Feeding Our Future Network: GreenStar Community Projects supports local network-building sessions

***How to get involved: share your stories and thoughts, volunteer, or donate by contacting or calling 607-277-0020 ext 509.

***For the latest Feeding Our Future events and happenings, including event registration, click here.

A bit of background:

There are so many amazing food-related initiatives in our community it’s almost impossible to keep track of them. Everywhere you look – in downtown Ithaca, in our rural towns, our schools and colleges, cafeterias and classrooms, on farms and in kitchens – people are doing great things to help build a better food system. The trouble is, we often don’t know what each other is doing.  We miss opportunities to have a bigger impact because we’re all so busy working in our own little corner.

In 2012, GreenStar Community Projects, the nonprofit affiliate of GreenStar Co-op, decided to take on the challenge of creating a stronger and more effective network for food system change. One of the first steps was building a collaborative group of people with strong connections across Tompkins County’s diverse communities and sectors. Current members of the Network Planning Group include:

  • Anne Rhodes of White Allies Against Structural Racism and Smart Energy Policy
  • Phoebe Brown of Cayuga Medical Center for Healthy Living and Building Bridges
  • Dan Hoffman of GreenStar Co-op Council
  • Monika Roth of Cornell Cooperative Extension
  • Holly Payne of GreenStar Community Projects
  • Jan Norman of Local First Ithaca and New York State Sustainable Business Council
  • Jeff Piestrak of Cornell’s Mann Library and Northeast Sustainable Agriculture Working Group
  • Anise Hotchkiss, Finger Lakes ReUse
  • Joanna Green of Groundswell Center for Local Food & Farming

The role of Feeding Our Future Network is as facilitator and catalyst — bringing people and organizations together to share information and inspiration around a particular theme or issue in our local food system. We facilitate conversation, connection and collaboration between groups who might otherwise not interact much.  And we catalyze actions that are, incrementally, strengthening our local food system.

Would you like to participate?  Absolutely everyone is invited to be part of the Feeding Our Future network. We’re also looking for a few passionate people – including youth – to join the planning team. For more info, call 277-0020 ext 509 and ask for Holly Payne. Or you can reach Holly at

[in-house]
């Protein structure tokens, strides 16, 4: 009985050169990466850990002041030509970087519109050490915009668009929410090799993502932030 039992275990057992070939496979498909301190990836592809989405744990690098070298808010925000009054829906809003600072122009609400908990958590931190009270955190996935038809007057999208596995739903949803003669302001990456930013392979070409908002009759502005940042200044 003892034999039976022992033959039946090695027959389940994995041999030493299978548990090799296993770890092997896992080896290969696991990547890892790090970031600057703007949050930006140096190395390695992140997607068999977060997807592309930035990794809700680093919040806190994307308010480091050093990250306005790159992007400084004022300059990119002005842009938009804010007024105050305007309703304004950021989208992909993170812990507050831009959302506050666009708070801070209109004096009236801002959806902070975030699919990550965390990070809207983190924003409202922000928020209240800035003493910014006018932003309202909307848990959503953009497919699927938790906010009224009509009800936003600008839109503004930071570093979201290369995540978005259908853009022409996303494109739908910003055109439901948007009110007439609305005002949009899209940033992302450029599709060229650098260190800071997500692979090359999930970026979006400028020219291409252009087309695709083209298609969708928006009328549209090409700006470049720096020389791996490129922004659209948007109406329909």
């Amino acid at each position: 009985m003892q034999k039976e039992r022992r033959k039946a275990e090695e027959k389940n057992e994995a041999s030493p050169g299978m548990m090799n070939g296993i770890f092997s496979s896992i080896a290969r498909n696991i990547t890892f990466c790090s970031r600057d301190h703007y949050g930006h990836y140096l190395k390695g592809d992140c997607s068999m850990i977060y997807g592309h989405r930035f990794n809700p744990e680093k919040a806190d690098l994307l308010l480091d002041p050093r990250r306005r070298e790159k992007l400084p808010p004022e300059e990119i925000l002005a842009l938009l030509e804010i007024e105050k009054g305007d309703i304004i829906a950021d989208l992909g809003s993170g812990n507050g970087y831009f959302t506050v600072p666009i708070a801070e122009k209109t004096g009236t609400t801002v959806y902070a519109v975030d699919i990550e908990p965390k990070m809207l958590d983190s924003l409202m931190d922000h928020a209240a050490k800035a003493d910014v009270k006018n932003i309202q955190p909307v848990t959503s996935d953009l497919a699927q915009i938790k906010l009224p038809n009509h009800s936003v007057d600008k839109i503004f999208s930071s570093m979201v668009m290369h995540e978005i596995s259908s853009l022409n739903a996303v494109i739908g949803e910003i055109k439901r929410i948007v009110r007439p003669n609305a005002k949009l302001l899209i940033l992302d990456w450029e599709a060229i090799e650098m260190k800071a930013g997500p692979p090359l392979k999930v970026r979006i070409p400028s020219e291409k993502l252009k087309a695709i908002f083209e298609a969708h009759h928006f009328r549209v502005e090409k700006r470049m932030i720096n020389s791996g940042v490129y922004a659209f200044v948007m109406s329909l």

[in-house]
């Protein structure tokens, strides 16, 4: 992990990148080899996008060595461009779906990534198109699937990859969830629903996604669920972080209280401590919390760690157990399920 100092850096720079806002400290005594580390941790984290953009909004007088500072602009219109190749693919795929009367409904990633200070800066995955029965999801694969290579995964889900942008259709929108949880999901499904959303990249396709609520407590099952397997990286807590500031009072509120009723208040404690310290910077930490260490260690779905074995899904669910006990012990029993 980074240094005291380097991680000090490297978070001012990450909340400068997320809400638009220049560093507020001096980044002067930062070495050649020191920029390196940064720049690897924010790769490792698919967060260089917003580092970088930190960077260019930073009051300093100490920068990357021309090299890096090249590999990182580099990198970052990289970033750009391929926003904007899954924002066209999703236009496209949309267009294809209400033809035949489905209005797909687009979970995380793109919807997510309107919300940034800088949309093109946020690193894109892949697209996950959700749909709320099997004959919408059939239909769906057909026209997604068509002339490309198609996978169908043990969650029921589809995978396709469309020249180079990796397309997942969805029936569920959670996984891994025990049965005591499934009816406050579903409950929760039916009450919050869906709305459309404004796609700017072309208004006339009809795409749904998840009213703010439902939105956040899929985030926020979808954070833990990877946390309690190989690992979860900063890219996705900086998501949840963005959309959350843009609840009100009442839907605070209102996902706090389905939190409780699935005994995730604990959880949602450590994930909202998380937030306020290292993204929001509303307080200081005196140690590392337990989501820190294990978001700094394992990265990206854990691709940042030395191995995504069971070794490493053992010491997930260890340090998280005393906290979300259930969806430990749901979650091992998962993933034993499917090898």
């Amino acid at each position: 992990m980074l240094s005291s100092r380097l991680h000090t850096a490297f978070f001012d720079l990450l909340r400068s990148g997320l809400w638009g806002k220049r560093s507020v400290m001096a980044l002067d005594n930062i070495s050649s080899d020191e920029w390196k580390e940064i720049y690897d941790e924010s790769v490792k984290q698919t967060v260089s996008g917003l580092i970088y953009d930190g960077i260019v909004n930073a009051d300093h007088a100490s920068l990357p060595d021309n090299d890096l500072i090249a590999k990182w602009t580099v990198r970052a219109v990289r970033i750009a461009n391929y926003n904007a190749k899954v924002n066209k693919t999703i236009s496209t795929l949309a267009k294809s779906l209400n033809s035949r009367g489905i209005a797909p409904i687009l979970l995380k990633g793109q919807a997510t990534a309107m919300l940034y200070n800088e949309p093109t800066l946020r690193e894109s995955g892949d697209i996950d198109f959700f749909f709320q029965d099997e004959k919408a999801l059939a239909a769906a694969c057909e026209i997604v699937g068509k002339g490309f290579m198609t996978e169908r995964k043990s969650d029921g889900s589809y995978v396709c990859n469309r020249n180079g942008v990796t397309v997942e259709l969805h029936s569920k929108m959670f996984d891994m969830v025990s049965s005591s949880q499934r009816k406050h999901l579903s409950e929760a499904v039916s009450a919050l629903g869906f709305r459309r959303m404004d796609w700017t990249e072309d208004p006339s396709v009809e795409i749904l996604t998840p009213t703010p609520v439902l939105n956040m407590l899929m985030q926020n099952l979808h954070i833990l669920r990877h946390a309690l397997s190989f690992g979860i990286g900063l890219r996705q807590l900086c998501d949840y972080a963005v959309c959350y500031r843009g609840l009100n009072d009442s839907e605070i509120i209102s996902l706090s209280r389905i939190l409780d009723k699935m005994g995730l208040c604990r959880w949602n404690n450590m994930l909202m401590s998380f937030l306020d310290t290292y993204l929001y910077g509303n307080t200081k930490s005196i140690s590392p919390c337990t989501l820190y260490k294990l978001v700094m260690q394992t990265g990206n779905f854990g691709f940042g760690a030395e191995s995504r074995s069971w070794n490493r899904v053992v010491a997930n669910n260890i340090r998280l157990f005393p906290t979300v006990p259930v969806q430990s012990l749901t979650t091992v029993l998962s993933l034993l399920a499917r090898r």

Why focus on network-building? 

Effective networks are critical to a community’s capacity to address complex, systemic problems like poverty and food insecurity. June Holley, author of The Network Weaver Handbook, notes several important functions served by effective networks:

  • Effective networks enable us to bring together large numbers of people and organizations to impact a complex problem or create a new opportunity.
  • An effective network helps people connect across different types of organizations, different backgrounds, or different segments of the community. As a result of these new relationships, people gain broader perspectives and often generate better solutions.
  • Effective networks open up new resources. There are often many hidden resources in any network. When you take time to identify needs of individuals and organizations in the network, you can then introduce the individual with a need to someone who can fill that need by providing information, funding, space, etc.
  • Effective networks build and enhance leadership. Networks contain many hidden leaders. Once identified, you can help such individuals think about their role and encourage other leaders in the community to recognize the important role these hidden leaders are playing. With additional leadership, the community will be more resilient and less vulnerable to the loss of any one leader.

From 2012-2015, we have organized eleven “Feeding Our Future” networking sessions at various locations in and around Ithaca. Sessions are free and open to all, and we provide a light dinner at each session. Participants so far include many unaffiliated individuals and representatives of more than 170 local organizations: farms, food businesses, soup kitchens, food pantries, financial institutions, foundations, hospitals, local governments, schools, universities, cooperative extension, local non-profits, religious groups, and social service centers.

Action groups have arisen out of some of these sessions, bringing people together to tackle a particular need or opportunity. For example, a Community Dinners project was initiated to foster informal conversations about food and food insecurity. This Hot Potato Press blog grew out of the network’s Communications Action Group. A Food Policy Council Planning Group is working towards establishing a formal food policy council for Tompkins County. Our latest networking session in February brought more than 70 people together to talk about Youth & Food, and we’re hoping that participants will run with some of the great ideas that came out of that discussion.


Submitted by Joanna Green on behalf of the Feeding Our Future Network Planning Team. March 22, 2015.

Leave a Reply

Your email address will not be published. Required fields are marked *